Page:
W3C home > Mailing lists > Public > ietf-discuss@w3.org > May 2001

Re: multipart/alternative extension

From: <ned.freed@mrochek.com>
Date: Sun, 06 May 2001 15:12:57 -0700 (PDT)
To: Jacob Palme <jpalme@dsv.su.se>
Cc: discuss@apps.ietf.org
Message-id: <01K38YIX2BEU002XZW@mauve.mrochek.com>
> >  Whether or not a new subtype makes sense is dependent why the
> >  extension in RFC 1766 wasn't widely implemented. If the reason is
> >  that multipart/alternative got implemented in a particular way before
> >  RFC 1766 came out and people didn't want to revise that, then a new
> >  type is the right way to go. But if the reason is that people simply
> >  didn't understand what needed to be done and are willing to do the
> >  right thing once they understand it, then building off of the
> >  established base of support for alternative will get you a lot
> >  further a lot faster.

> Its is not reasonable to expect that a new definition of this
> will be rapidly implemented. It is reasonable to expect that
> many mailers will for a long time follow the original MIME
> specification of multipart/alternative.

This may or may not be so. For one thing, implementation and deployment have a
lot more to do with timing than anything else. I've seen plenty of instances of
new features being implemented quite rapidly. A good example is NOTARY support.
NOTARY happened to arrive a time when various mailers were being extensively
modified for other reasons so support for it started appearing quite rapidly --
far more rapidly than most of us involved in the effort would have predicted
given the complexity of the necessary code.

Deployment is a trickier proposition than implementation. But in the present
case we can chear: When you're talking about recipient functionality all you
really need is implementation availability. Users will decide whether or not
they need to upgrade on an individual basis. (This differs markedly from things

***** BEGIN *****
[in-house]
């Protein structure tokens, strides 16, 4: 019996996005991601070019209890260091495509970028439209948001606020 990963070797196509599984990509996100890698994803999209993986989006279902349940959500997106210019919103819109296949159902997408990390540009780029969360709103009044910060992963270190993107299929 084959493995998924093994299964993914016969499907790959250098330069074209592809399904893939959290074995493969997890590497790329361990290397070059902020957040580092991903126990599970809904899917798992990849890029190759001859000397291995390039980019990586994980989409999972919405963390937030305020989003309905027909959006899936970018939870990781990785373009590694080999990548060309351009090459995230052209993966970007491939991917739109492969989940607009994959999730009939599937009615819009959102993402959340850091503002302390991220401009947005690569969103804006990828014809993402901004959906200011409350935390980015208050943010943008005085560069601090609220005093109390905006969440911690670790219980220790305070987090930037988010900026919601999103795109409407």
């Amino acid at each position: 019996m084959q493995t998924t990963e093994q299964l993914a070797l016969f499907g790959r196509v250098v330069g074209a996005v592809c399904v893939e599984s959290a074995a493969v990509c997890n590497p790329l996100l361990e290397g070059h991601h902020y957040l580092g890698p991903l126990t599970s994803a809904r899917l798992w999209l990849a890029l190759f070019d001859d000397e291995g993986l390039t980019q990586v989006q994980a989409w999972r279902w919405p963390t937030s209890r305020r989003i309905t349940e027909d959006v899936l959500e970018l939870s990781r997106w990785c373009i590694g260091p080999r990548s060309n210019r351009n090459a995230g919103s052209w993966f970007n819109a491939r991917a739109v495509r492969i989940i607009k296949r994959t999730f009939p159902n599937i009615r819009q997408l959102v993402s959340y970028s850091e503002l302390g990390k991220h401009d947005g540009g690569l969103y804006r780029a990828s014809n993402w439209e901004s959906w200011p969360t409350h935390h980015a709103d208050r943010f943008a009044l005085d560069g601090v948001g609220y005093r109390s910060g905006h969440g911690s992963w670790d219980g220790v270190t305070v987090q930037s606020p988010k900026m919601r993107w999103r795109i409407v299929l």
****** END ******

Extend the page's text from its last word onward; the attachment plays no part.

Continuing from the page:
like NOTARY, which requires that all intermediaries support it to be effective,
and hence despite rapid implementation is still short of being universally

> Note that there are
> still many implementations which treat multipart/alternative
> as multipart/mixed (which actually happens to be better
> than the most common present implementation of
> multipart/alternative in the case of multiple languages).

> Is there an established base of support for alternative,
> which is better than multipart/mixed for multi-language
> messages?

Chris Newman already answered this question in the affirmative: Mulberry
gets this right.

> None of the systems I tested did better than
> multipart/mixed. And none of the systems seemed to
> recognize the "differences" attribute to
> multipart/alternative.

The problem with building something completely new is that there's a very real
chance that essentially nobody will implement it. So suppose this turns into a
choice between rapid uptake of an enhancement to alternative in several key
clients versus new facility that remains unimplemented for the forseeable
future. What then?

Received on Monday, 7 May 2001 02:51:44 GMT

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